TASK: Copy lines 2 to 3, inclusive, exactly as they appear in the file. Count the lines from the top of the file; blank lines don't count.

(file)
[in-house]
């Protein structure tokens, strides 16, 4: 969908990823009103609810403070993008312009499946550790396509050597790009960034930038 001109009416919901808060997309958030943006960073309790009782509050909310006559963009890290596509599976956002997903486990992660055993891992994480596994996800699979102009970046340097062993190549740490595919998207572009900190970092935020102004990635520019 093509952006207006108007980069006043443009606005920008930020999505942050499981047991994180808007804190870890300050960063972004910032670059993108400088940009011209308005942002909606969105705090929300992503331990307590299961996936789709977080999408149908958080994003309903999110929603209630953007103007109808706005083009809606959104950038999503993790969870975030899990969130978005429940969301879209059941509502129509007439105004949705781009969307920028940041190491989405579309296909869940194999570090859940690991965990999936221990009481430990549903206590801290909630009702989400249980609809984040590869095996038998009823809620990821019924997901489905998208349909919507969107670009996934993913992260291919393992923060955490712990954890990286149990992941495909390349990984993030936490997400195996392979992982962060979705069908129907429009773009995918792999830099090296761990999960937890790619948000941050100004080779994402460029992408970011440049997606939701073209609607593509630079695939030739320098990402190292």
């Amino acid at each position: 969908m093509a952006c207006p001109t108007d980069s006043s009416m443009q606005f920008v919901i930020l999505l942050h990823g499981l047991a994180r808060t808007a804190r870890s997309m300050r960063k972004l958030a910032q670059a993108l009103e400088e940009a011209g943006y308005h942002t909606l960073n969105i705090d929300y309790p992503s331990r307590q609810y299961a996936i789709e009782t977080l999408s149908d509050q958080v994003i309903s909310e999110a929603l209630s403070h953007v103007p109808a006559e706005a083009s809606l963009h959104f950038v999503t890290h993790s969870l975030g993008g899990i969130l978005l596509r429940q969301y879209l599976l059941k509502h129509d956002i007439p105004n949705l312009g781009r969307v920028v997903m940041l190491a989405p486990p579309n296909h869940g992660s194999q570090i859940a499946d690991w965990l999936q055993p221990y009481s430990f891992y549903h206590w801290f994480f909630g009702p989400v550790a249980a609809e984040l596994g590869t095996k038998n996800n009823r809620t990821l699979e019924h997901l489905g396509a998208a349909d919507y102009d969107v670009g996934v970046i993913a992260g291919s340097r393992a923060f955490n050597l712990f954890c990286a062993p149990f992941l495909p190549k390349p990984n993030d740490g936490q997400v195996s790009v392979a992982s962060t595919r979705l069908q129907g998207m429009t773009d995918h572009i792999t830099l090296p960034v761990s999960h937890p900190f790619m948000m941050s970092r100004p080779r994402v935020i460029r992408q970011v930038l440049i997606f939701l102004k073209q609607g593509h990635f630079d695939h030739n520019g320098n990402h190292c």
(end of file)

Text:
């Protein structure tokens, strides 16, 4: 969908990823009103609810403070993008312009499946550790396509050597790009960034930038 001109009416919901808060997309958030943006960073309790009782509050909310006559963009890290596509599976956002997903486990992660055993891992994480596994996800699979102009970046340097062993190549740490595919998207572009900190970092935020102004990635520019 093509952006207006108007980069006043443009606005920008930020999505942050499981047991994180808007804190870890300050960063972004910032670059993108400088940009011209308005942002909606969105705090929300992503331990307590299961996936789709977080999408149908958080994003309903999110929603209630953007103007109808706005083009809606959104950038999503993790969870975030899990969130978005429940969301879209059941509502129509007439105004949705781009969307920028940041190491989405579309296909869940194999570090859940690991965990999936221990009481430990549903206590801290909630009702989400249980609809984040590869095996038998009823809620990821019924997901489905998208349909919507969107670009996934993913992260291919393992923060955490712990954890990286149990992941495909390349990984993030936490997400195996392979992982962060979705069908129907429009773009995918792999830099090296761990999960937890790619948000941050100004080779994402460029992408970011440049997606939701073209609607593509630079695939030739320098990402190292």
């Amino acid at each position: 969908m093509a952006c207006p001109t108007d980069s006043s009416m443009q606005f920008v919901i930020l999505l942050h990823g499981l047991a994180r808060t808007a804190r870890s997309m300050r960063k972004l958030a910032q670059a993108l009103e400088e940009a011209g943006y308005h942002t909606l960073n969105i705090d929300y309790p992503s331990r307590q609810y299961a996936i789709e009782t977080l999408s149908d509050q958080v994003i309903s909310e999110a929603l209630s403070h953007v103007p109808a006559e706005a083009s809606l963009h959104f950038v999503t890290h993790s969870l975030g993008g899990i969130l978005l596509r429940q969301y879209l599976l059941k509502h129509d956002i007439p105004n949705l312009g781009r969307v920028v997903m940041l190491a989405p486990p579309n296909h869940g992660s194999q570090i859940a499946d690991w965990l999936q055993p221990y009481s430990f891992y549903h206590w801290f994480f909630g009702p989400v550790a249980a609809e984040l596994g590869t095996k038998n996800n009823r809620t990821l699979e019924h997901l489905g396509a998208a349909d919507y102009d969107v670009g996934v970046i993913a992260g291919s340097r393992a923060f955490n050597l712990f954890c990286a062993p149990f992941l495909p190549k390349p990984n993030d740490g936490q997400v195996s790009v392979a992982s962060t595919r979705l069908q129907g998207m429009t773009d995918h572009i792999t830099l090296p960034v761990s999960h937890p900190f790619m948000m941050s970092r100004p080779r994402v935020i460029r992408q970011v930038l440049i997606f939701l102004k073209q609607g593509h990635f630079d695939h030739n520019g320098n990402h190292c």